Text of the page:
Kannenberg, Gene. 500 Essential Graphic Novels: The Ultimate Guide. New York: Collins Design, 2008 (ISBN: 978-0-06147451-4).

There are very few comprehensive RA tools for the graphic novel format, but Kannenberg’s colorful guide comes the closest. A short history of the American graphic novel opens this resource, divided into ten chapters ranging from “Adventure” to “Non-Fiction” to “War.” Each entry comes with a color duplication of the cover, an informative and occasionally critical annotation, a short review, and a read-alike suggestion. An essential collection development tool for the library beginning to build this type of collection and a brows-able resource for fans.

Lesher, Linda P. The Best Novels of the Nineties: A Reader’s Guide. Jefferson, N.C.: McFarland, 2000 (ISBN: 978-0-78640742-2).

The subjective organization of this model readers’ guide just feels right, with such sections as “More Than Meets The Eye” (literary titles with genre elements), “Literary Extensions” (inspired by literary precedents), “The Ties that Bind” (love, friendship, and family), “Unique Perspectives,” “The Innovators” (further divided into “Pushing the Boundaries” and “One Step Further”), and the ever popular “Humor.” Detailed summaries and critical excerpts are offered for more than one thousand titles, with indexes that include film adaptations and audiobook recordings. A heavy-duty resource for readers of all levels.

Pearl, Nancy. Book Lust: Recommended Reading for Every Mood, Moment, and Reason. Seattle, Wash.: Sasquatch, 2003 (ISBN: 978-1-57061-381-4).

No RA roundup could skip the foremost expert on matching patrons with books—and the only known librarian action figure. Nancy Pearl organizes hundreds of titles into quirky lists of fiction and nonfiction suggestions that tempt readers out of their comfort zones. Two sequels, More Book Lust: 1,000 New Recommendations for Every Mood, Moment, and Reason and Book Lust to Go: Recommended Reading for Travelers, Vagabonds, and Dreamers, continue the series, and 2007’s Book Crush reaches out to young readers.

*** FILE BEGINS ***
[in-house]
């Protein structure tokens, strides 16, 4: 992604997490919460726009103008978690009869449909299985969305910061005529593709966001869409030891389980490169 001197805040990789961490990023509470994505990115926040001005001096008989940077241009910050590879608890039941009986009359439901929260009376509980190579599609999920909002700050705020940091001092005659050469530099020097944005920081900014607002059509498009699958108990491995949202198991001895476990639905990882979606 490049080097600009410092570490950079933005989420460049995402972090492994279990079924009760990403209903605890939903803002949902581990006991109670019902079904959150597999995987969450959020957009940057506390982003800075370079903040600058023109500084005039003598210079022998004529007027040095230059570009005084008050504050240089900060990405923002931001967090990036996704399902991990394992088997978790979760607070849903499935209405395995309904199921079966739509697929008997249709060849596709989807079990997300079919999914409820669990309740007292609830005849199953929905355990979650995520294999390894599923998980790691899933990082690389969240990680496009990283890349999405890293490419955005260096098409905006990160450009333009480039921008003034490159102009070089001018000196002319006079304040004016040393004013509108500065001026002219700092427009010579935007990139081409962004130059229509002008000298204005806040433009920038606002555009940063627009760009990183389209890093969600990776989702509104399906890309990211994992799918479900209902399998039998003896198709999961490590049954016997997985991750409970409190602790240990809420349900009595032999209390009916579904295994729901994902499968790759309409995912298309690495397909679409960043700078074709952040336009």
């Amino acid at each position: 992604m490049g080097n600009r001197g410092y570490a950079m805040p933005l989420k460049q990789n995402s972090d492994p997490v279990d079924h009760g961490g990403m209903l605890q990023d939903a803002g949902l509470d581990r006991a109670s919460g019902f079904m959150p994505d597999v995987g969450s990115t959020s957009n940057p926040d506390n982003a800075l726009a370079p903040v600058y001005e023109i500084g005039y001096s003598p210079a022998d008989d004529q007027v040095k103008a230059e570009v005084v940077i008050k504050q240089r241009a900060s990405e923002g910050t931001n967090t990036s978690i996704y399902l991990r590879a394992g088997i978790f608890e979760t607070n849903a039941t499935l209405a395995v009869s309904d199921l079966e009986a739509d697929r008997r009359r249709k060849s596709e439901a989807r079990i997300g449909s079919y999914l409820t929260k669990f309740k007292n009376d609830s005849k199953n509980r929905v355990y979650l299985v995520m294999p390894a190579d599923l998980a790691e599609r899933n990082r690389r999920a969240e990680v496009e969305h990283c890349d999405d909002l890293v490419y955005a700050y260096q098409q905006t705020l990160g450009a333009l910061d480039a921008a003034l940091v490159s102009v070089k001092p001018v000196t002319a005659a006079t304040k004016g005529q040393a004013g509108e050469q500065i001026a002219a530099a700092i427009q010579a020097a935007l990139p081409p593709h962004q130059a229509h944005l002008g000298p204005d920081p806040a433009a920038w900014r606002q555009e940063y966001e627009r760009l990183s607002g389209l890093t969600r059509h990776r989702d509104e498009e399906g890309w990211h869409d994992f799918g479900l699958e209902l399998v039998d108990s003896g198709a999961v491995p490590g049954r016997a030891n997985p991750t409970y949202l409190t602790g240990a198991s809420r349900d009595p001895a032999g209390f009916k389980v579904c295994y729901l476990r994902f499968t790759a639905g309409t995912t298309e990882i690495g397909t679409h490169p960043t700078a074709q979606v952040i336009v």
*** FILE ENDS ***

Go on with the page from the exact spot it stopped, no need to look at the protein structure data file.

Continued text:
Perrin, Noel. A Reader’s Delight. Hanover, Md.: Published for Dartmouth College by University Press of New England, 1988 (ISBN: 978-0-87451-432-2).

Perrin’s charming personal essays on forty of his favorite titles is a prime example of those congenial readers’ guides that are themselves a pleasure to read. Circulating copies of Perrin together with such guides as Pearl’s Book Lust (see above) or multiauthor smorgasbords like Mark Strand’s Books: The Essential Insider’s Guide, and Ondaatje’s Lost Classics: Writers on Books Loved and Lost are a vital source of literary browsing for both readers and their advisors.

Ramsdell, Kristin. Romance Fiction: A Guide to the Genre. Englewood, Colo.: Libraries Unlimited, 1999 (ISBN: 978-156308-335-8).

If you can only afford one romance readers’ advisory reference this is the book to buy (due out in 2011 in an updated edition). In addition to solid, practical advice on working with romance readers, the romance readers’ advisory interview, and collection development tips, Ramsdell provides chapters on different romance subgenres (such as romantic suspense) with lists of key authors and titles. It is a witty and well-written guide to the most popular of all fiction genres.

Series Note: Ramsdell’s book is part of Libraries Unlimited’s extremely useful Readers Advisory series, which began with the classic Genreflecting: A Guide to Popular Reading Interests. The series now has more than a dozen titles, each of which offer an overview of the genre and its subgenres, key authors and titles, and advice on working with readers in that genre. The series has also branched out to cover nonfiction and thus far includes three titles on such topics as women’s nonfiction, biography, and investigative writing.

Ross, Catherine Sheldrick, Lynne McKechnie, and Paulette M. Rothbauer. Reading Matters: What the Research Reveals about Reading, Libraries, and Community. Westport Conn.: Libraries Unlimited, 2006 (ISBN: 978-1-59158-066-9).

Readers’ advisors like books that offer practical advice on providing service to readers. While these books are important to building skills, it is also essential to understand reading theory and how it relates to the practice of readers’ advisory. Ross et al. have written an authoritative and useful book for exploring how and why readers of all ages respond to books. Their research offers advisors a firm foundation from which to examine the reading experience.